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Longmont City Council OKs $300,000 Loan to Mobile Home Park Co-op

January 24, 2019
Audrey Prado rides her bike past her family's home in Longmont Mobile Home Park in August. City council on Tuesday approved a $300,000 loan to help resident cooperative purchase the park.

Longmont will contribute $300,000 in city funds toward a $3.2 million project residents are pursuing to purchase and assume ownership of Longmont Mobile Home Park.

City council on Tuesday night unanimously voted to make an interest-free $300,000 loan to the Longmont Mobile Home Park Cooperative Board.

The loan, which the co-op board will have to repay no later than 10 years after receiving it, will come from the city’s affordable housing fund. The aim is to help keep living costs affordable for members of the resident-owned community.

Residents plan to buy the mobile home park at 525 15th Ave. from owner Paul Bliss, with the $3.2 million purchase to be financed with an interest-bearing loan from a partner of ROC USA, a national nonprofit organization that has helped broker similar deals transferring ownership of mobile home parks to resident ownership co-ops.

“Everybody’s really excited about taking over the park,” Mike King, president of the Longmont Mobile Home Park Cooperative Board said Wednesday.

Closing on the cooperative’s purchase of the property has tentatively been set for Feb. 1, he said. Residents have talked about a community block-party celebration of the event, weather depending.

The co-op board has prepared a budget to repay the interest-bearing loan and capitalize a reserve account, as well as a budget to cover ongoing maintenance expenses and future contributions to the reserve account, according to a report from Kathy Fedler, the city’s housing and community investment manager.

Those financial obligations would increase residents’ lot payments from about $600 a month to $750 a month, Fedler said in a memo for council.

All current members of the cooperative voted to raise their lot payments to $750, as well as to make one-time $250 payments for membership in the cooperative.

The cooperative’s board asked for the $300,000 in city funding to reduce the size of the loan to finance the $3.2 million purchase.

The city loan would result in lot rents of $700 a month, rather than $750, Fedler said.

“It is estimated that after the initial increase” from $600 to $700, “rents will not increase more than 1 percent a year for the next five years,” she wrote to council.

“While an increase of 1 percent is estimated per year, the actual increase in rents will be determined by the co-op board each year to ensure that the budget is adequate to cover the park’s expenses,” Fedler said.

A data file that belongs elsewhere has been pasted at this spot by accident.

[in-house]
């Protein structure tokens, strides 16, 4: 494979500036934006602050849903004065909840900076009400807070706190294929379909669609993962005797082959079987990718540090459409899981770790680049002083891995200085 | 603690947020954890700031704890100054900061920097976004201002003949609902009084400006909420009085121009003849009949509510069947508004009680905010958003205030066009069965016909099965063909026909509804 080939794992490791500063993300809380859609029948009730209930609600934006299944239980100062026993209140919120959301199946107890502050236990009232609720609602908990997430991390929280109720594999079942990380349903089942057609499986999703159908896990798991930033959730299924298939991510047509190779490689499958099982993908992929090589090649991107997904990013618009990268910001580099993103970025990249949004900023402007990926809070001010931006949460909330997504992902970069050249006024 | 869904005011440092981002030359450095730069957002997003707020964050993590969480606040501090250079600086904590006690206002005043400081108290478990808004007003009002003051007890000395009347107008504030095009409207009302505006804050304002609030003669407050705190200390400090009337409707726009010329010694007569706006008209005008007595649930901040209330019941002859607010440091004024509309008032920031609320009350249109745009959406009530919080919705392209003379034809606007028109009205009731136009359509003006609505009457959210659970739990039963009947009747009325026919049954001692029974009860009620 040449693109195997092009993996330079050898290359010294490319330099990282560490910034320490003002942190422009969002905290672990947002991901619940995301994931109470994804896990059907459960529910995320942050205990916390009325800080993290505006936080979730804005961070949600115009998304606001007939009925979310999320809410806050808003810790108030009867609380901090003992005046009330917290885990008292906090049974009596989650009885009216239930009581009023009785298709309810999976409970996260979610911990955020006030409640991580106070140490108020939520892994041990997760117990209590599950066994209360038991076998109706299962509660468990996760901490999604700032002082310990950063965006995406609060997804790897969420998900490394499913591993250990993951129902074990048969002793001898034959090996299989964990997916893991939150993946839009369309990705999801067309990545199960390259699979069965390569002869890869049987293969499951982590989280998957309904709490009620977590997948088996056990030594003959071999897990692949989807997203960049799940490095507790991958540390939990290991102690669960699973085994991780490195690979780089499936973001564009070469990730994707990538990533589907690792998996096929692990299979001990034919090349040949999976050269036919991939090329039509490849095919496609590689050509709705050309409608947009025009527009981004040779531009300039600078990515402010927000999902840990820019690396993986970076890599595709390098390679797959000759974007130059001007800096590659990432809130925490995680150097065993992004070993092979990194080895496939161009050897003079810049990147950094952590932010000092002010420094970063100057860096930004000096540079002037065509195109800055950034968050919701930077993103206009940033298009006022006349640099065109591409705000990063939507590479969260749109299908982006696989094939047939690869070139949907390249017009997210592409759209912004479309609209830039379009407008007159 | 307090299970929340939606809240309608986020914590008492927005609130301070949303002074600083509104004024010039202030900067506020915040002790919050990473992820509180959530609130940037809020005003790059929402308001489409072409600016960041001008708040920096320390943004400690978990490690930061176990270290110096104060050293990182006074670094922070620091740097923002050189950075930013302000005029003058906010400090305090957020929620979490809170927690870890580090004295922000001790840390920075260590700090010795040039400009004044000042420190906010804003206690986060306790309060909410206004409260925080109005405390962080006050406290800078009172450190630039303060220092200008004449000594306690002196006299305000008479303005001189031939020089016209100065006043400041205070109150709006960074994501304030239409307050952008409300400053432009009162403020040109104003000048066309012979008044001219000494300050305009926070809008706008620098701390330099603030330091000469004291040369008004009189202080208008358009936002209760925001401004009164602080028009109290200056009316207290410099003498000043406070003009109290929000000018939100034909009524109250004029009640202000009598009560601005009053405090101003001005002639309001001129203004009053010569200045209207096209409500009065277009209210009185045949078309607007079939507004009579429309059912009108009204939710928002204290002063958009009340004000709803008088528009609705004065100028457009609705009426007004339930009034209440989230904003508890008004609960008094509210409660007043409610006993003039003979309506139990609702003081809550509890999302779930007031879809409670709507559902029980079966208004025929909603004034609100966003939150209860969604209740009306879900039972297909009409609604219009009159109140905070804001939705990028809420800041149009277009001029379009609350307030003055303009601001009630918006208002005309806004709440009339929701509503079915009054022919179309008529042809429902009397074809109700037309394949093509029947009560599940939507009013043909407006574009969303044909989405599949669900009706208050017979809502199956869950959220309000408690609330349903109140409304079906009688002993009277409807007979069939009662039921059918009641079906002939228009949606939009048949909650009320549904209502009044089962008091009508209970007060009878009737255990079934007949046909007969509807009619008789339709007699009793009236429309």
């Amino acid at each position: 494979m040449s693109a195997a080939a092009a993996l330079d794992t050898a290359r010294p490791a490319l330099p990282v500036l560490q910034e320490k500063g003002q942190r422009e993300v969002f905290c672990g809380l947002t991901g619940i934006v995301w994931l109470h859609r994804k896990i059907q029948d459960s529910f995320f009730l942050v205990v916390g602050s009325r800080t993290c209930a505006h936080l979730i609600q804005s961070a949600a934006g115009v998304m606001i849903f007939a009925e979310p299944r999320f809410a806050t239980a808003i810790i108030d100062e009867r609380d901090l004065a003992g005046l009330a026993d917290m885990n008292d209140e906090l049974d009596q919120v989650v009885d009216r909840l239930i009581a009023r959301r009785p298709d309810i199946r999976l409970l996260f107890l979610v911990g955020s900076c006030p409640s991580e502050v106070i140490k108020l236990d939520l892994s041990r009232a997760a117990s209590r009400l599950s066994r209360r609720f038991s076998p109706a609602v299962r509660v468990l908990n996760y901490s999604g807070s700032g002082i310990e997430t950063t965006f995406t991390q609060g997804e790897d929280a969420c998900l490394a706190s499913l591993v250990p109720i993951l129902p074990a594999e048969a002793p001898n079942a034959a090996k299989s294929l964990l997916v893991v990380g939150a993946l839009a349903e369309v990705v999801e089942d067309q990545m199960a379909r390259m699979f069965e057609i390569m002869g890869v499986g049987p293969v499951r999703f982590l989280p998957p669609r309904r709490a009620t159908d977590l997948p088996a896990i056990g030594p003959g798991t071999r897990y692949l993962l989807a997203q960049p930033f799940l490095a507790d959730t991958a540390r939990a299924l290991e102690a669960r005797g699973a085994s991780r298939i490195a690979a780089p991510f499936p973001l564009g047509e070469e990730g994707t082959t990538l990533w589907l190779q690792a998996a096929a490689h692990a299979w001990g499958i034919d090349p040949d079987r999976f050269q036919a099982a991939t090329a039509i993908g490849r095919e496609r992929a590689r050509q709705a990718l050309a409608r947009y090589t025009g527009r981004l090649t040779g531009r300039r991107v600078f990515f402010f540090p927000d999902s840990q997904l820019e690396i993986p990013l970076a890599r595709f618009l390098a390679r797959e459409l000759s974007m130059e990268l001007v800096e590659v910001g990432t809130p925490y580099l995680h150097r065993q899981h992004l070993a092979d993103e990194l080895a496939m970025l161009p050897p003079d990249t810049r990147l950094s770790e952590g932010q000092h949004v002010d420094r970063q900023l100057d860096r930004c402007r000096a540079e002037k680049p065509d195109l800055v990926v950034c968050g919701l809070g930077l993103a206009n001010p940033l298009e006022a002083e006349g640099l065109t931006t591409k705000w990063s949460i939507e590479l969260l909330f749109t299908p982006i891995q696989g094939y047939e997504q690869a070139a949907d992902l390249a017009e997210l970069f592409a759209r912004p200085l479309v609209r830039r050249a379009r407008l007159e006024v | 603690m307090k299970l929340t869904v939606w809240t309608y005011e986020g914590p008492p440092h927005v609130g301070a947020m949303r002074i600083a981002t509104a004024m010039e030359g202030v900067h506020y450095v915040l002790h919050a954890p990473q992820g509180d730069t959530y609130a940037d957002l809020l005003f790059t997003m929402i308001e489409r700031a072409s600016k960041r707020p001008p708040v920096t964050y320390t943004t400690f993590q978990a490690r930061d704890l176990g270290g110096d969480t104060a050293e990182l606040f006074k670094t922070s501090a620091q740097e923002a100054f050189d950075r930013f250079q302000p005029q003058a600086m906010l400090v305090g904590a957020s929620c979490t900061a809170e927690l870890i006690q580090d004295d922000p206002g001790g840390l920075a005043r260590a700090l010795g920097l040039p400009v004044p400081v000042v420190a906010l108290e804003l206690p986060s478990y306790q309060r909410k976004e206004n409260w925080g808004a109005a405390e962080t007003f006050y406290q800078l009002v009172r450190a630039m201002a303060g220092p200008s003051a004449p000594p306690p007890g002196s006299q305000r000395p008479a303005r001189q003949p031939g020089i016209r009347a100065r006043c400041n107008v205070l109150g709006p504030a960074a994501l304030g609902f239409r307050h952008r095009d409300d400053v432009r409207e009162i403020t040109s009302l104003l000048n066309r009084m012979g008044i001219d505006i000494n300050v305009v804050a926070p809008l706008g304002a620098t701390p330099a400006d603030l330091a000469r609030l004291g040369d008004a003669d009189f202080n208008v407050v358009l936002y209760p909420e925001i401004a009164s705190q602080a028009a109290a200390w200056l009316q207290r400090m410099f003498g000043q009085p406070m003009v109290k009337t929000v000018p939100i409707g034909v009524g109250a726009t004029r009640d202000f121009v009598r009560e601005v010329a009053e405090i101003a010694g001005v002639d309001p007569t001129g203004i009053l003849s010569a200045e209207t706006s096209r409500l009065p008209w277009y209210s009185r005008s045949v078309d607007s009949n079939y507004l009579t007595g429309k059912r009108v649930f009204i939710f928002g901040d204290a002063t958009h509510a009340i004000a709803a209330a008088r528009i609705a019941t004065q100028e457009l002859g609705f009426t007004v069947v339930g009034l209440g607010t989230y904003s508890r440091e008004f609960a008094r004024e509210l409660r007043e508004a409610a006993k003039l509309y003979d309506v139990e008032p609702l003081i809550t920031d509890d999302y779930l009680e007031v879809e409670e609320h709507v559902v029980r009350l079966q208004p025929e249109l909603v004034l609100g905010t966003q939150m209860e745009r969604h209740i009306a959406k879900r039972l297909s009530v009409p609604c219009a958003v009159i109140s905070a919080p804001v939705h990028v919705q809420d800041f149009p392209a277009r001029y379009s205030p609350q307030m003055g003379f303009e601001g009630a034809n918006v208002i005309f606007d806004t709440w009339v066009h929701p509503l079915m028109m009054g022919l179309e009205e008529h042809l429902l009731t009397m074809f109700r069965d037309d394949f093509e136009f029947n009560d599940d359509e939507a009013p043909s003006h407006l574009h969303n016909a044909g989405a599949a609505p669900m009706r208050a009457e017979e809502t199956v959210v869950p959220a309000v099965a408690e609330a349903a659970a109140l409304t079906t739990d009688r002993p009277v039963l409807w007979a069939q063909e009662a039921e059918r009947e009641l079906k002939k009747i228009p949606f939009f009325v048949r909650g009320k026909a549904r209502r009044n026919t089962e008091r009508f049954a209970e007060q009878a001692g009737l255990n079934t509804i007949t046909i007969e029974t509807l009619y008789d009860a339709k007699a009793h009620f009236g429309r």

The Longmont Mobile Home Park Cooperative Board’s application for the Longmont loan was reviewed by the city staff, an Affordable Housing Technical Review Group and the city’s Housing and Human Services Advisory Board, she said.

The Technical Review Group and the advisory board both recommended approval of the $300,000 in city funding for an interest-free term of 10 years. Under the arrangement, the Longmont Mobile Home Park’s 36 units would be designated as “permanently affordable” under a deed restriction.

King was one of a number of park tenants who showed up at Tuesday’s meeting to ask for council approval of the loan.

In a Dec. 12 presentation to the Affordable Housing Technical Review Group , King said the interest-free city loan could help keep the co-op’s monthly charges to park residents relatively affordable.

Lot rents right now range from $575 to $600, King said last month, but buying the park would ideally stabilize rent prices, which King said have risen every year since he moved in five years ago, when he paid just $400 monthly.

“We aren’t given any reason for the increases,” King said. ”... Members of other parks that have become resident-owned who I’ve spoken to talk about the relief they felt in gaining more control of their future.”

The park’s 36 mobile homes are all already owned by their residents, and resident ownership will be a requirement of the co-op.

Twenty-six of the park’s 36 residents have joined the co-op and voted to raise their monthly lot payments to as much as $750, but the city’s loan will mean lower initial monthly payment increases, King said Wednesday.

“I don’t think we’ll have any issues” getting the other residents on board with the arrangement once the cooperative takes over ownership of the mobile home park, he said.

John Fryar: 303-684-5211, jfryar@times-call.com or twitter.com/jfryartc

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